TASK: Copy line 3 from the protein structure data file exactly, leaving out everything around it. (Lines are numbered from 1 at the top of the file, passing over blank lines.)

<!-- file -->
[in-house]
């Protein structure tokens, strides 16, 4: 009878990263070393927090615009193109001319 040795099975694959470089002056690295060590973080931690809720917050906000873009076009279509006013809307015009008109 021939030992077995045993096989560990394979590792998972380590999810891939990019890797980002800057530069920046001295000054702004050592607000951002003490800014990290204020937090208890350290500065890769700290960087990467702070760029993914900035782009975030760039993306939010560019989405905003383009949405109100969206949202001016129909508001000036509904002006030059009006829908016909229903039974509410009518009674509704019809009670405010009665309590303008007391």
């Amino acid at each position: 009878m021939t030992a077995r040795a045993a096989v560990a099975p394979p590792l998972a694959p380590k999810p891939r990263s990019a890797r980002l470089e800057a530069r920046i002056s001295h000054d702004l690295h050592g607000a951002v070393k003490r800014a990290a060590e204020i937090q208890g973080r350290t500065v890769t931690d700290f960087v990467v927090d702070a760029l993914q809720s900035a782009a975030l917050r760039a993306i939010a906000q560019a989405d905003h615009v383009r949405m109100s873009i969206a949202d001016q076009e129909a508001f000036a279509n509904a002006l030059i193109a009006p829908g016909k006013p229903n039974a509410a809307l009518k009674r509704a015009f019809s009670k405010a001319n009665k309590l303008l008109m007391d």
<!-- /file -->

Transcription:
């Amino acid at each position: 009878m021939t030992a077995r040795a045993a096989v560990a099975p394979p590792l998972a694959p380590k999810p891939r990263s990019a890797r980002l470089e800057a530069r920046i002056s001295h000054d702004l690295h050592g607000a951002v070393k003490r800014a990290a060590e204020i937090q208890g973080r350290t500065v890769t931690d700290f960087v990467v927090d702070a760029l993914q809720s900035a782009a975030l917050r760039a993306i939010a906000q560019a989405d905003h615009v383009r949405m109100s873009i969206a949202d001016q076009e129909a508001f000036a279509n509904a002006l030059i193109a009006p829908g016909k006013p229903n039974a509410a809307l009518k009674r509704a015009f019809s009670k405010a001319n009665k309590l303008l008109m007391d």